By Dan Harris
Webster’s Dictionary defines indemnification as “to make compensation for incurred hurt, loss, or damage” and our clients often request indemnity to protect against a product that injures people or infringes on some third party’s intellectual property right. Seeking such indemnification makes complete sense because the last thing you want when you buy $250,000 of some product is to find your own company on the wrong end of a massive lawsuit for personal injuries or patent infringement. If you are going to have a product manufactured for you in the United States or in the European Union, you commonly include one or more indemnification provisions. In addition, it also usually makes sense to require your manufacturer have enough insurance to be able to pay you on any indemnification claim.
Less so when buying products from China.
The issue of products liability insurance is significant for China, yet in our standard manufacturing agreements with Chinese companies we typically do do not reference insurance. The reason for this is because products liability insurance that would cover U.S. or European based products liability/government recall claims is generally not available in China. Most Chinese factories carry no insurance at all for this type of claim. This lack of insurance is a reason for the “China price.” For entities that want to be covered by insurance for U.S. or European based products liability claims, the best solution is usually to purchase such insurance from a U.S. or a European insurer. The cost of such insurance then illustrates why the China price is often not as low as it seems.
Some of our clients insist on including a standard U.S. or European style insurance provision in their manufacturing contracts with Chinese factories. This usually elicits one of the following three responses from the Chinese manufacturer:
- The honest Chinese factories usually refuse to agree to this requirement/provision because they know they probably will not be able to secure this insurance.
- Some Chinese factories agree to sign but then also state that they will raise the price of their product(s) to account for the added cost of the insurance. In this case, what they usually mean is that they will purchase the insurance from a U.S. or European insurance company and they will pass on the price of the premium to the U.S. or European buyer.
- Some factories will sign but then not obtain the insurance.
We have seen Chinese companies provide fake policies to try to trick Western companies into believing they have insurance. If it is going to cost you the same amount to have your Chinese manufacturer secure sufficient insurance coverage to protect you, but you run the added risk of being tricked about the existence of the coverage, you really do need to ask whether this request even makes sense.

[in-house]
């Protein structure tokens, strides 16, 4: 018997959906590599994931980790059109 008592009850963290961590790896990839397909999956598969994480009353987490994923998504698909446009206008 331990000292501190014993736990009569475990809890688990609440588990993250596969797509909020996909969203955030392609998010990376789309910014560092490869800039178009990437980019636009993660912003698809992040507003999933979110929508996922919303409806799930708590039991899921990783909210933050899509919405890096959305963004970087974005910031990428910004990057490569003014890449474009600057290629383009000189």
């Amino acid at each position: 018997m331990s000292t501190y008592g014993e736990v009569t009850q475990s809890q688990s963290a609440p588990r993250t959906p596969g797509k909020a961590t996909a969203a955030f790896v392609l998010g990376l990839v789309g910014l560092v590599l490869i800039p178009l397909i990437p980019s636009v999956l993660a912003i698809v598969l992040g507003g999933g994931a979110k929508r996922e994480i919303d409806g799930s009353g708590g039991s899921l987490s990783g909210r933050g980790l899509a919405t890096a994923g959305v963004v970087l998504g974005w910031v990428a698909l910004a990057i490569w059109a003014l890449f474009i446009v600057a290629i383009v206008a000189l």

And here’s another thing to consider if you think you are going to be protected by your indemnification provision and/or your Chinese counterpart having secured insurance for you. With China cracking down so hard on hard capital leaving the country (See Getting Money Out of China, Part 6 and the five posts that proceeded that), there is a good chance that even if there is someone in China wants to pay you in the United States or in Europe they will be unable to do so.
In a more general way, one of the risks you will face in getting your products from Chinese manufacturers is that Chinese tend to be either underinsured or not insured at all. This imposes significant risks most U.S and European buyers do not take into account. For example, say you pay a 30% deposit/prepayment for your products and then the factory burns down, and your work in progress is lost. In this case, it would be very rare in China for the factory to have insurance that would cover you for this loss. Say you make the mistake of purchasing your product on FOB terms. In this case, your shipping insurance does not cover the product until after it is loaded on the ship. Say the product is lost in a vehicle accident on the way to the port or in an explosion at the port. Again, it is unlikely the Chinese factory will have insurance covering the situation and once again your deposit is lost. In the U.S. or in Europe, the odds are great these sorts of things would be covered by an appropriate insurance provision, naming your company as an additional insured, but this type of insurance is generally not available in China. So the only way to cover the risk is to purchase your own insurance, which again raises the actual cost of purchasing from China. Most smaller companies either do not understand the risks they take or they take the risk intentionally. In either case, they are underestimating the true cost of purchasing products from China.
As you can see, these various insurance/indemnification issue are quite difficult for China and there are no easy answers.
What do you do to minimize these China risks?
Dan Harris is founder of the Harris Bricken law firm, a boutique international law firm focusing on small and medium sized businesses that operate internationally. China is the fastest growing area for the firm. Dan writes ChinaLawBlog.com as a source of China legal and business information.